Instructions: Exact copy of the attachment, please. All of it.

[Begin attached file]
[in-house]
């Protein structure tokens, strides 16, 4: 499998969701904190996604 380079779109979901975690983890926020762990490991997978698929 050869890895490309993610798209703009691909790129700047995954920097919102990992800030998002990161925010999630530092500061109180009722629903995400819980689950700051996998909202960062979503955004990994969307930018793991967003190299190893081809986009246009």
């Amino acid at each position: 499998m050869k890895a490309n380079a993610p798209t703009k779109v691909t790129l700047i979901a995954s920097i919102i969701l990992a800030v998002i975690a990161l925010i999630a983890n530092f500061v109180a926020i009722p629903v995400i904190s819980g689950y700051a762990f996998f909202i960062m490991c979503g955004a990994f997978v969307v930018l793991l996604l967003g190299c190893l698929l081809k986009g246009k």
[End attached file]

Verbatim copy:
[in-house]
């Protein structure tokens, strides 16, 4: 499998969701904190996604 380079779109979901975690983890926020762990490991997978698929 050869890895490309993610798209703009691909790129700047995954920097919102990992800030998002990161925010999630530092500061109180009722629903995400819980689950700051996998909202960062979503955004990994969307930018793991967003190299190893081809986009246009």
């Amino acid at each position: 499998m050869k890895a490309n380079a993610p798209t703009k779109v691909t790129l700047i979901a995954s920097i919102i969701l990992a800030v998002i975690a990161l925010i999630a983890n530092f500061v109180a926020i009722p629903v995400i904190s819980g689950y700051a762990f996998f909202i960062m490991c979503g955004a990994f997978v969307v930018l793991l996604l967003g190299c190893l698929l081809k986009g246009k």